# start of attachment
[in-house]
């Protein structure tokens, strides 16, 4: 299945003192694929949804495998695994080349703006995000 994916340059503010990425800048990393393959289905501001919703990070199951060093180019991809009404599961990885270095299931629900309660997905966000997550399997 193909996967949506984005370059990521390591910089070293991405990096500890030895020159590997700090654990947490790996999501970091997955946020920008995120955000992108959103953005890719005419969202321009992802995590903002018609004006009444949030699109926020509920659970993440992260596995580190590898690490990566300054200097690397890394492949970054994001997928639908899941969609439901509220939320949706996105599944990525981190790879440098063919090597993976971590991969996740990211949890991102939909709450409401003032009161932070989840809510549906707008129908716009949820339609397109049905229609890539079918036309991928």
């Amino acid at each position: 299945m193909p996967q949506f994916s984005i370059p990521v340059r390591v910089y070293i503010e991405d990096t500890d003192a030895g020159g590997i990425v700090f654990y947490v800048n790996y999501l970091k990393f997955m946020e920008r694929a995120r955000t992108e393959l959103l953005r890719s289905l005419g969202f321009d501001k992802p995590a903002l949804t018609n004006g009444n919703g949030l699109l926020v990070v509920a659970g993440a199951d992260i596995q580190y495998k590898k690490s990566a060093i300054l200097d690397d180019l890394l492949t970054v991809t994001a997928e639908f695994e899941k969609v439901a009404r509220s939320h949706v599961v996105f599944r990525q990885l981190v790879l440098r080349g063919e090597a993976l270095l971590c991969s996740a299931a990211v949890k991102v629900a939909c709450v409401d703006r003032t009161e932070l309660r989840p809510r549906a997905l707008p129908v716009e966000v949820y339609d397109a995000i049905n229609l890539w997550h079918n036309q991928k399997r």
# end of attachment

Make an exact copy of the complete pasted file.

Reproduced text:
[in-house]
């Protein structure tokens, strides 16, 4: 299945003192694929949804495998695994080349703006995000 994916340059503010990425800048990393393959289905501001919703990070199951060093180019991809009404599961990885270095299931629900309660997905966000997550399997 193909996967949506984005370059990521390591910089070293991405990096500890030895020159590997700090654990947490790996999501970091997955946020920008995120955000992108959103953005890719005419969202321009992802995590903002018609004006009444949030699109926020509920659970993440992260596995580190590898690490990566300054200097690397890394492949970054994001997928639908899941969609439901509220939320949706996105599944990525981190790879440098063919090597993976971590991969996740990211949890991102939909709450409401003032009161932070989840809510549906707008129908716009949820339609397109049905229609890539079918036309991928």
């Amino acid at each position: 299945m193909p996967q949506f994916s984005i370059p990521v340059r390591v910089y070293i503010e991405d990096t500890d003192a030895g020159g590997i990425v700090f654990y947490v800048n790996y999501l970091k990393f997955m946020e920008r694929a995120r955000t992108e393959l959103l953005r890719s289905l005419g969202f321009d501001k992802p995590a903002l949804t018609n004006g009444n919703g949030l699109l926020v990070v509920a659970g993440a199951d992260i596995q580190y495998k590898k690490s990566a060093i300054l200097d690397d180019l890394l492949t970054v991809t994001a997928e639908f695994e899941k969609v439901a009404r509220s939320h949706v599961v996105f599944r990525q990885l981190v790879l440098r080349g063919e090597a993976l270095l971590c991969s996740a299931a990211v949890k991102v629900a939909c709450v409401d703006r003032t009161e932070l309660r989840p809510r549906a997905l707008p129908v716009e966000v949820y339609d397109a995000i049905n229609l890539w997550h079918n036309q991928k399997r």